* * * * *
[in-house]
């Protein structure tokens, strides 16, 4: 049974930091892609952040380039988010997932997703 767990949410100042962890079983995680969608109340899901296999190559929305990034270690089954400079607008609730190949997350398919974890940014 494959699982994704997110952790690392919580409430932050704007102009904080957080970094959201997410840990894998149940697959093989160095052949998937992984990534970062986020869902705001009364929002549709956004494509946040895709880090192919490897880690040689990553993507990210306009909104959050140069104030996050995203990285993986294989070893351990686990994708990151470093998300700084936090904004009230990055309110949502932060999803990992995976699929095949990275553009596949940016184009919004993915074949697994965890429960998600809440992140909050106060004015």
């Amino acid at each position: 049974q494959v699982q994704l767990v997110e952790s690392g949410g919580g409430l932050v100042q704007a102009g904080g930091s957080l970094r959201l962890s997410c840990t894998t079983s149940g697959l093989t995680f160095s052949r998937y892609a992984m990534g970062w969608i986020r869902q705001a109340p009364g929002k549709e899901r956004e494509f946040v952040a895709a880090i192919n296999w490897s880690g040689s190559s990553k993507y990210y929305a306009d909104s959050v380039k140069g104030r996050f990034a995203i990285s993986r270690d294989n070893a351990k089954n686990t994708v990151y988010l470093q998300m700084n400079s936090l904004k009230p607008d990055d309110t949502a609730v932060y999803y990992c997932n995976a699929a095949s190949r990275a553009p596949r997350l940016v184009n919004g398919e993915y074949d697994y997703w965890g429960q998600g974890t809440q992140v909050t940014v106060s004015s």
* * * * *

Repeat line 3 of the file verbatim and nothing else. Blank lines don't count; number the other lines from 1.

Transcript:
């Amino acid at each position: 049974q494959v699982q994704l767990v997110e952790s690392g949410g919580g409430l932050v100042q704007a102009g904080g930091s957080l970094r959201l962890s997410c840990t894998t079983s149940g697959l093989t995680f160095s052949r998937y892609a992984m990534g970062w969608i986020r869902q705001a109340p009364g929002k549709e899901r956004e494509f946040v952040a895709a880090i192919n296999w490897s880690g040689s190559s990553k993507y990210y929305a306009d909104s959050v380039k140069g104030r996050f990034a995203i990285s993986r270690d294989n070893a351990k089954n686990t994708v990151y988010l470093q998300m700084n400079s936090l904004k009230p607008d990055d309110t949502a609730v932060y999803y990992c997932n995976a699929a095949s190949r990275a553009p596949r997350l940016v184009n919004g398919e993915y074949d697994y997703w965890g429960q998600g974890t809440q992140v909050t940014v106060s004015s």